Lotus is an iconic yoga pose... but can anyone do it? By Diane Ashfield
The lotus flower grows all over the world in swamplands and waterways – even the most polluted ones. It begins its life as a seed at the bottom of a muddy and murky pond. When it emerges from the seed and takes root, the small sapling has to make its way up to the surface through all the dirty, gloomy water towards the light where it bursts into the most beautiful flower.
Little wonder that the lotus symbolises beauty and purity, especially as its stunning flower is not affected by all the muck and impurities that surround it.
Our lives can be compared to the journey of the lotus. There are times when we struggle through all the heartache, gloom and drudgery of life to reach the light and something of great beauty. The lotus encourages us to keep going and push forward, even when the road ahead looks dark and threatening.
Padmasana, or lotus pose, is perhaps the most iconic and instantly recognisable of all yoga poses and is a nod to the lotus flower to remind ourselves that even from humble beginnings, we can still reach great heights. This is the preferred posture to sit in during concentration and meditation practices as it connects us to our seat (the roots), promotes a straight back from the base of the spine to the neck (the stem), and encourages us to find something that is beautiful beyond words (our flower).
Being classified as an advanced asana, to perform Padmasana, we need a considerable amount of hip, knee and ankle flexibility, some of which may take a little time to develop, and an abundance of patience. Some of us may never be able to get into lotus pose because of a lack of flexibility in the hips.
But whether you are a novice or a regular practitioner of lotus, it’s important to warm up the muscles and joints beforehand and not force the limbs into place.
Suggested warm ups for Padmasana might include:
‘Rocking the baby’ – a lovely gentle hip opener: Sitting comfortably, holding the heel of the left foot with the right hand, left hand on the left knee, lifting the left shin parallel to the floor, roughly chest level, then gently rocking the leg side to side as if rocking a baby to sleep, whilst encouraging the knee towards and beyond the left armpit with every ‘rock.’ Repeat with the right foot.
Baddha Konasana (cobbler or butterfly pose): again, sitting comfortably, bring the soles of the feet together, let the knees fall to the sides (have padding or blocks to prop the knees to begin with, or sit on a block or cushion to elevate the hips). We can encourage the feet to be a little closer towards the groin if it feels okay, and then, using our hands, ‘open’ the feet like a book, keeping the sides of the feet together and gently working the tops of the feet towards the mat so that the soles face upwards and while also working the knees towards the floor and keeping the spine long.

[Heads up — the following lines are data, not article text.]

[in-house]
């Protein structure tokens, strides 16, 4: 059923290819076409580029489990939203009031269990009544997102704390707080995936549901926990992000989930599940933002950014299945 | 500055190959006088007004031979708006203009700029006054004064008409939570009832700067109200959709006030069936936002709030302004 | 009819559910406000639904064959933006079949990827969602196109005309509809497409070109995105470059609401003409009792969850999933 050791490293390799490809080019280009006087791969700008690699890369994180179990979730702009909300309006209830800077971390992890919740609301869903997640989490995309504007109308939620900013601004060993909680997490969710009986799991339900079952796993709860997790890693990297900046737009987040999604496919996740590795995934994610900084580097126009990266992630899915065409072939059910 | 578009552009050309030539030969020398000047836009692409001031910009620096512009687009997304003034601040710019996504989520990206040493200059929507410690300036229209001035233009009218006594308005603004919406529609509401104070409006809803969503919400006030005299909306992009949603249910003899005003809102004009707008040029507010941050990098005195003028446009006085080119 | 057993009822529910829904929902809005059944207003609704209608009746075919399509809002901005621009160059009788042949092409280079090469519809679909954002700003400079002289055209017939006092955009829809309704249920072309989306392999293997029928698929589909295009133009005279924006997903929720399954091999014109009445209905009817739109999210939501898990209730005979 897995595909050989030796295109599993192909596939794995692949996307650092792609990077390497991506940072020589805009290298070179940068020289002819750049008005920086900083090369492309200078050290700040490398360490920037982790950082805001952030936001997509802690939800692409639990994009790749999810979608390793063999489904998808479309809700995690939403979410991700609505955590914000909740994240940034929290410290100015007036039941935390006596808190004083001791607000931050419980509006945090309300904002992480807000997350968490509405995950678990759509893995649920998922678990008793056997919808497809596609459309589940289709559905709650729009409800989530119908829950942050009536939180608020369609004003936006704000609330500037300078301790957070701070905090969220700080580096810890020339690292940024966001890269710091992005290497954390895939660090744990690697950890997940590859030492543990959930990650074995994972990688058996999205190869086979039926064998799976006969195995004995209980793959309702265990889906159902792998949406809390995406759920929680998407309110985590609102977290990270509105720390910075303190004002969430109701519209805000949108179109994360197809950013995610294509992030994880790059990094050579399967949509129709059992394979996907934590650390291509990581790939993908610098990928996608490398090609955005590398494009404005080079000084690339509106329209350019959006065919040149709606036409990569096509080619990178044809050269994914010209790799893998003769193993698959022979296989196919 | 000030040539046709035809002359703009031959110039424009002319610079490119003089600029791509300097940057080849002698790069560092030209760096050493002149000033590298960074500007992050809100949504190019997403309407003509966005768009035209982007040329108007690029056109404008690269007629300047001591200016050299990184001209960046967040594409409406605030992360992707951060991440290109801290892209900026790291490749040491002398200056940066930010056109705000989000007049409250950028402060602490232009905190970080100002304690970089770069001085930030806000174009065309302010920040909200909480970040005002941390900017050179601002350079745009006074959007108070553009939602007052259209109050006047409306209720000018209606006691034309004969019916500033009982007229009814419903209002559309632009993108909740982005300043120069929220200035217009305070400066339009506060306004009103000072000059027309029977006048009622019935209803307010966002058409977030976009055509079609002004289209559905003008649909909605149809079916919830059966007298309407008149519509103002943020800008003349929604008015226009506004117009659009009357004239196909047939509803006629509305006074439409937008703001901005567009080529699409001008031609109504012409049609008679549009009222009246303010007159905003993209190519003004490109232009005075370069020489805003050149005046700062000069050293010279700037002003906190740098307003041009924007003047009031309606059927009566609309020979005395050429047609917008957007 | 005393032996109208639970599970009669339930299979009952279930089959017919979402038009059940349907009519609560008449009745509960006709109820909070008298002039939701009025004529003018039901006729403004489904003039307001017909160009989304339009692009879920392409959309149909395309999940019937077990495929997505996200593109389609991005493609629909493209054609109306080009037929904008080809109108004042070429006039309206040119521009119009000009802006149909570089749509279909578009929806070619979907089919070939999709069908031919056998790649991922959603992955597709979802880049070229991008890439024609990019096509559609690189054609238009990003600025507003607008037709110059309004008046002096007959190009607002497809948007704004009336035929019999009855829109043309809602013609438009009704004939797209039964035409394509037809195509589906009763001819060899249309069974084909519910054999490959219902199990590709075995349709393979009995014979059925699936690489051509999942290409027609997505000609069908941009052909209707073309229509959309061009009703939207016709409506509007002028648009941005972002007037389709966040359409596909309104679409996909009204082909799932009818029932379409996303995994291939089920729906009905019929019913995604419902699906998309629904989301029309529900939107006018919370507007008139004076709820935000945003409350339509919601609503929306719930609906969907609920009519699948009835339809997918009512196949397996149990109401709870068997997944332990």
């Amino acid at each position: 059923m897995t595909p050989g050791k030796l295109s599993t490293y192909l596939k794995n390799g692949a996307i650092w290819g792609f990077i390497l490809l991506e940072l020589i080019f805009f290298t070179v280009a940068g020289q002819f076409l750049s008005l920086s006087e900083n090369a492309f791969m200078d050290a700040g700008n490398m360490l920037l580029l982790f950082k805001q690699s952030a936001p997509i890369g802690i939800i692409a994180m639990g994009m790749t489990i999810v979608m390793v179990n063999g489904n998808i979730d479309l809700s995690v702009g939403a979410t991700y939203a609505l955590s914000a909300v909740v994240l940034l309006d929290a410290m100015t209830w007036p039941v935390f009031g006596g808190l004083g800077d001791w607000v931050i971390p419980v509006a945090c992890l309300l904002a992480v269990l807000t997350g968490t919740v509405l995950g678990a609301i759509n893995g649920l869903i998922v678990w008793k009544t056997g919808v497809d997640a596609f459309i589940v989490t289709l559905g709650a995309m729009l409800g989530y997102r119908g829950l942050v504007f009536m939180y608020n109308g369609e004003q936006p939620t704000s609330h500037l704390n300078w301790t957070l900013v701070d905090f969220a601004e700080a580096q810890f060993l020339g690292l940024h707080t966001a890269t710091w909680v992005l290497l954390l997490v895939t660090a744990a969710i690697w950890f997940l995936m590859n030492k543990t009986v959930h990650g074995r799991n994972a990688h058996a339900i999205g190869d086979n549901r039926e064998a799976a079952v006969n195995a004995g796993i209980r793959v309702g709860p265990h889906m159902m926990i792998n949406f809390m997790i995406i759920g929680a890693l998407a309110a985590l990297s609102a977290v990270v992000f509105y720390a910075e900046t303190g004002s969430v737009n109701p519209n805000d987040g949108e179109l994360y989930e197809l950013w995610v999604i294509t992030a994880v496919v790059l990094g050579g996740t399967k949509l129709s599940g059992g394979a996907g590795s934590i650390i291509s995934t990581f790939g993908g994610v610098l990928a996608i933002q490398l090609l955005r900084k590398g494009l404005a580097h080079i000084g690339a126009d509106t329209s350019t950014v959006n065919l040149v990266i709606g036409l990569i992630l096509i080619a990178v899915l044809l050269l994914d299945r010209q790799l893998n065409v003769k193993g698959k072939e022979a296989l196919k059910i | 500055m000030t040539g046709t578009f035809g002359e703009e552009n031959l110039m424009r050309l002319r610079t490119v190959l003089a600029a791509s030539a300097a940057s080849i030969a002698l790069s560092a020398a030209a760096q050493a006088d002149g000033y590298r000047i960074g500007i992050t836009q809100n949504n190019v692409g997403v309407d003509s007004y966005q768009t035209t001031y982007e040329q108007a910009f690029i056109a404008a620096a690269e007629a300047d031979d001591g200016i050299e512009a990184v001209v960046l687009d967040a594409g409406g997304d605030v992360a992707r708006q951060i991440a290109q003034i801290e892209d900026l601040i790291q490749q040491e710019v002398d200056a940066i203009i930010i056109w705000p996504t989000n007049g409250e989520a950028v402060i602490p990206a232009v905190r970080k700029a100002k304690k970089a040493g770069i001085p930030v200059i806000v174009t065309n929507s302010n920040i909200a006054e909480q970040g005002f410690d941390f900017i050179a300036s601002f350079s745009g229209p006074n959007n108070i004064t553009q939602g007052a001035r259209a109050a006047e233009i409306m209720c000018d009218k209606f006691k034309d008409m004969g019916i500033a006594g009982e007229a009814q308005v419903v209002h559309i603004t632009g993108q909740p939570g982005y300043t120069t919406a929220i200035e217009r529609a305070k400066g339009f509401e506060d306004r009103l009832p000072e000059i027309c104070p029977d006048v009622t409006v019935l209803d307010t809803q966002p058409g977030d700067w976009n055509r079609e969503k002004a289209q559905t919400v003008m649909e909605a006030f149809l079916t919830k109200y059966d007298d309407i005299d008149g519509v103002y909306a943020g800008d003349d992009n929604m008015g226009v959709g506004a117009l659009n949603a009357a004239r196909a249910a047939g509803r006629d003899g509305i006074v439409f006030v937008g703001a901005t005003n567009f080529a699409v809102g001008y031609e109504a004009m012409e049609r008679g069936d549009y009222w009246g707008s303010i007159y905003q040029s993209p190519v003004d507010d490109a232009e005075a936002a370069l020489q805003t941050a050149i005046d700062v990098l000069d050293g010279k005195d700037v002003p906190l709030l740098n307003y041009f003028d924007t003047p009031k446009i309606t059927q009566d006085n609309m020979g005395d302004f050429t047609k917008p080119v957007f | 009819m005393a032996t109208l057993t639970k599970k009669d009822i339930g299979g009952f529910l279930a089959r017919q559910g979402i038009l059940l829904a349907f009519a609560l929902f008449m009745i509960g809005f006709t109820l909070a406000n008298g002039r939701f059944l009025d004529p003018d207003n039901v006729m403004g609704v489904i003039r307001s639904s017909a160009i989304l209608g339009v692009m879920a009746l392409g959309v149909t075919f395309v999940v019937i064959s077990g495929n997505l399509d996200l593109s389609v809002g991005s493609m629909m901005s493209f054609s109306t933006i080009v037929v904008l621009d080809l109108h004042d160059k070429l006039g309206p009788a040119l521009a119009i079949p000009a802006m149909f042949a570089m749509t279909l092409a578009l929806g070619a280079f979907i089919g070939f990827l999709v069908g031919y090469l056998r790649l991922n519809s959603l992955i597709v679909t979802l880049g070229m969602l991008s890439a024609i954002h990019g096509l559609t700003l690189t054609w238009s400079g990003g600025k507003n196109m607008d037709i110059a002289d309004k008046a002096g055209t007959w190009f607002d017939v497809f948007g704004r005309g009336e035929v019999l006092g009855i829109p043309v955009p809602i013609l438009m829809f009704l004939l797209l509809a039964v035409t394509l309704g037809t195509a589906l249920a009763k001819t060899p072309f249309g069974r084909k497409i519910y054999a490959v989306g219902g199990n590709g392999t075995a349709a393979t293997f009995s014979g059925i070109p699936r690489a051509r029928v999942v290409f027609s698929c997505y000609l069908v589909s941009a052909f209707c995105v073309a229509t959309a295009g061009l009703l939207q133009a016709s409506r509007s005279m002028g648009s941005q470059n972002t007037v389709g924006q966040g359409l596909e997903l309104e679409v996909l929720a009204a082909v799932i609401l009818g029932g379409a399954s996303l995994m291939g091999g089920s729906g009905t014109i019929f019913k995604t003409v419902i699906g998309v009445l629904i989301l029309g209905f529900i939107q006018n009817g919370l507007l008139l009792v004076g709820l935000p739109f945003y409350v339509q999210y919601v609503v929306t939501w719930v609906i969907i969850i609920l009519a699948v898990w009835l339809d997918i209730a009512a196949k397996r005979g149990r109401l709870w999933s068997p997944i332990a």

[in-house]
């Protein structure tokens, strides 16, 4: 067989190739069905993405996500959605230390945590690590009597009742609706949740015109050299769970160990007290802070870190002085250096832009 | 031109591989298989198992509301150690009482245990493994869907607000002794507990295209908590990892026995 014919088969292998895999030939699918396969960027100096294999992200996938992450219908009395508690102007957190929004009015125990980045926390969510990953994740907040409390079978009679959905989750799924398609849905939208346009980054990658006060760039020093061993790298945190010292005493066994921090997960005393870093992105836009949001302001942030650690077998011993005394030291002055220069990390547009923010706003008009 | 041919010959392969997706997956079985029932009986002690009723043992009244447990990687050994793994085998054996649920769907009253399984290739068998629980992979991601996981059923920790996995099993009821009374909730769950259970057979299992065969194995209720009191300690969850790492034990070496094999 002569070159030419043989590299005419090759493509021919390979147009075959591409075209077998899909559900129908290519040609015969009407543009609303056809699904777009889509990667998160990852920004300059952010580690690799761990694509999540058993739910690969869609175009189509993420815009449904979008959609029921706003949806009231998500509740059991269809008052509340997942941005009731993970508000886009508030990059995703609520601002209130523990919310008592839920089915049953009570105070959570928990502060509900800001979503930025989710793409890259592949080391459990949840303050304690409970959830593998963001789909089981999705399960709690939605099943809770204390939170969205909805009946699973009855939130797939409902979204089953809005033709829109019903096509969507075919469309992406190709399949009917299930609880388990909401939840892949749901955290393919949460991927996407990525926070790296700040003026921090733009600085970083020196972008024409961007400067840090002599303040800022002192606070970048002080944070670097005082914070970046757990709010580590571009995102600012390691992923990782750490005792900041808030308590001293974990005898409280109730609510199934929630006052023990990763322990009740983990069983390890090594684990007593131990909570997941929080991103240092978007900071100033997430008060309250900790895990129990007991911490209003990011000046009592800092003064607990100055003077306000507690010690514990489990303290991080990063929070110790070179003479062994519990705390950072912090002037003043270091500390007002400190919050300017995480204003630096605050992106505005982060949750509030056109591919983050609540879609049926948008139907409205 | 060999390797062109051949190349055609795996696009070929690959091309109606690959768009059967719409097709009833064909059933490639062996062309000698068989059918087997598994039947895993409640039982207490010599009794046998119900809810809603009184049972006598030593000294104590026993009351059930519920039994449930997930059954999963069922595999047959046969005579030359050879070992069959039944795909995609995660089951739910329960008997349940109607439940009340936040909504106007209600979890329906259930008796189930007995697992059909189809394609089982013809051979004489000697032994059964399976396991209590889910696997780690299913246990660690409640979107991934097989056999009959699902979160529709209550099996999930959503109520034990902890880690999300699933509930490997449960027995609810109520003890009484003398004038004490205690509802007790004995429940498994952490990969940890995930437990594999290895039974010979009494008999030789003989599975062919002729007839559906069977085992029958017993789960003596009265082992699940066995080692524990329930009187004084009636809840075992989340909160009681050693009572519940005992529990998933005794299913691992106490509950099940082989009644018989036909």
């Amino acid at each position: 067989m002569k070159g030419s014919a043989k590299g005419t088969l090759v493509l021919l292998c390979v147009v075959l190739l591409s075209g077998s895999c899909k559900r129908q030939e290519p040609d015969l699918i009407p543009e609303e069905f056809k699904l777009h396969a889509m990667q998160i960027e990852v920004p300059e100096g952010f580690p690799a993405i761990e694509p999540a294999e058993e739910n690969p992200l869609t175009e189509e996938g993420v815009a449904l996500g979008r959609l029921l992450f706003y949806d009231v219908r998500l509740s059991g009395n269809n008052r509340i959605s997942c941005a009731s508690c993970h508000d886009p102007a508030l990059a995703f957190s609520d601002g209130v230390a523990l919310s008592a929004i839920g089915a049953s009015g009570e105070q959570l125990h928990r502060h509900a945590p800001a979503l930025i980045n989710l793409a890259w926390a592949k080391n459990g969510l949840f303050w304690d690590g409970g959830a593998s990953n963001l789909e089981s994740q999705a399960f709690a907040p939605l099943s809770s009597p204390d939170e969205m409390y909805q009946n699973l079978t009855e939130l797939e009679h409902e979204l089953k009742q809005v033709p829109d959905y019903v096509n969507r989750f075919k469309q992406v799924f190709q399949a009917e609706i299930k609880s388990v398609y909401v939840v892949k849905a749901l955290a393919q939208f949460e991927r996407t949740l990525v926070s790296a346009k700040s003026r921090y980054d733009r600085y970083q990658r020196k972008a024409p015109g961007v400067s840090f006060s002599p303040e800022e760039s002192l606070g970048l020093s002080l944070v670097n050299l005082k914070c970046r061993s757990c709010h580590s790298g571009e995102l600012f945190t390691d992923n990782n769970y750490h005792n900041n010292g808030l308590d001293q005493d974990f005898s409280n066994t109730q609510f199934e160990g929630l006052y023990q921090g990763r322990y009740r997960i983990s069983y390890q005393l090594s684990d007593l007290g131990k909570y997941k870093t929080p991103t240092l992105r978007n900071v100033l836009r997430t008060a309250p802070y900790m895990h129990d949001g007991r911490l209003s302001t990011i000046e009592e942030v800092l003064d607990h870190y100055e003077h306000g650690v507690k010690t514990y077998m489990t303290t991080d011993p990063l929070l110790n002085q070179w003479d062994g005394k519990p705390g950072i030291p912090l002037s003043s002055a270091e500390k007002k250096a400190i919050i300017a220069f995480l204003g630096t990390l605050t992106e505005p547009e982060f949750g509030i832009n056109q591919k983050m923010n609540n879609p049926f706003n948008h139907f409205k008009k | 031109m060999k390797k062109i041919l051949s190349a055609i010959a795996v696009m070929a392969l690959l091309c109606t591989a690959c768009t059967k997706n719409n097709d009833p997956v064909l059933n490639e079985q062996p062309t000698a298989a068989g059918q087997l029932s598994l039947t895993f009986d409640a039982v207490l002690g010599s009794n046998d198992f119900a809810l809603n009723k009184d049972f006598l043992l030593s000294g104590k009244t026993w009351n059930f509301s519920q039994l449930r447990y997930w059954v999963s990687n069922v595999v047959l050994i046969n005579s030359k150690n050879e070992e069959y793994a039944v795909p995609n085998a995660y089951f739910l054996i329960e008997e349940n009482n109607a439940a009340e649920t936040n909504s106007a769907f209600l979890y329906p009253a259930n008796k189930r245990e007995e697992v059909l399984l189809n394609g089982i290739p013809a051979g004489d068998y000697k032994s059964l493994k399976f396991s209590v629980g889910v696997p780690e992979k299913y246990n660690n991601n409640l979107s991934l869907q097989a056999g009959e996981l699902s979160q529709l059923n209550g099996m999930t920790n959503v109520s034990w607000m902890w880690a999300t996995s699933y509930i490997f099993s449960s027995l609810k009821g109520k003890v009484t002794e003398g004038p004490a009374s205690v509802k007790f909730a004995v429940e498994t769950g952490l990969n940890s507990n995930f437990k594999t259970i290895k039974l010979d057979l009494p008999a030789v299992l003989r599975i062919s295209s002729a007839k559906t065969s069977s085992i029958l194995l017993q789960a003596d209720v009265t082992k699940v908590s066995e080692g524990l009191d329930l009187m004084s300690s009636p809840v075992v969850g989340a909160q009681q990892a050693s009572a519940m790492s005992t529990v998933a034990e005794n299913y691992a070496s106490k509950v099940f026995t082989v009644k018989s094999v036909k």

If everything feels okay, we can practice lotus with one foot at a time by beginning in half lotus (Ardha Padmasana) encouraging the top of the foot to sit against the top of the opposite thigh with the sole of the foot facing upwards – again, using padding or blocks for support under the knees, or elevate the hips by sitting on a folded blanket if required. This is actually a good posture to practice on the sofa – with lots of cushions at your disposal – but, as always, work to your measure. Remember that this shouldn’t hurt at all and nothing is forced.
It’s advised not to attempt full lotus if you have any knee, ankle or hip issues as this is quite a challenging asana, but remember that we are not all built the same. Even though Padmasana is considered a challenging or even advanced posture, there may be some
of you who find it a doddle and can’t understand what all the fuss is about! Listen to your body, and if it says “not today thank you” then show your body some respect.
Overall, Padmasana and Ardha Padmasana when practiced regularly can help:
- Improve posture
- Increase hip flexibility
- Stretch the hips, thighs and knees
- Strengthen and lengthen the spine
- Improve digestion: the blood flow is directed towards the abdomen which aids digestion and can also help relieve constipation
The late, great BKS Iyengar also mentions Padmasana in ‘Light on Yoga’: “Padmasana is one of the most relaxing poses. The body being in a sitting posture, it is at rest without being sloppy. The position of the crossed legs and the erect back keeps the mind attentive and alert. Hence it is one of the asanas recommended for practicing Pranayama (breath control). On the purely physical
level, the pose is good for curing stiffness in the knees and ankles. Since the blood is made to circulate in the lumbar region and the abdomen, the spine and the abdominal muscles are toned.”
Most of all, whenever practicing Padmasana, always tune in to what your body is saying. Yoga should be an enjoyable and pain-free experience, so take it slow and easy, use gentle encouragement rather than force. The journey towards lotus pose is all part of the process, so with time, tender guidance and patience, your flower will begin to blossom!
Diane Ashfield (aka Yoga With Dash) is a British Wheel of Yoga teacher with classes online and in-person in Bromley, Kent. Connect with her at @yogawithdashuk
Diane Ashfield (aka Yoga With Dash) is a British Wheel of Yoga instructor, teaching in the London Borough of Bromley.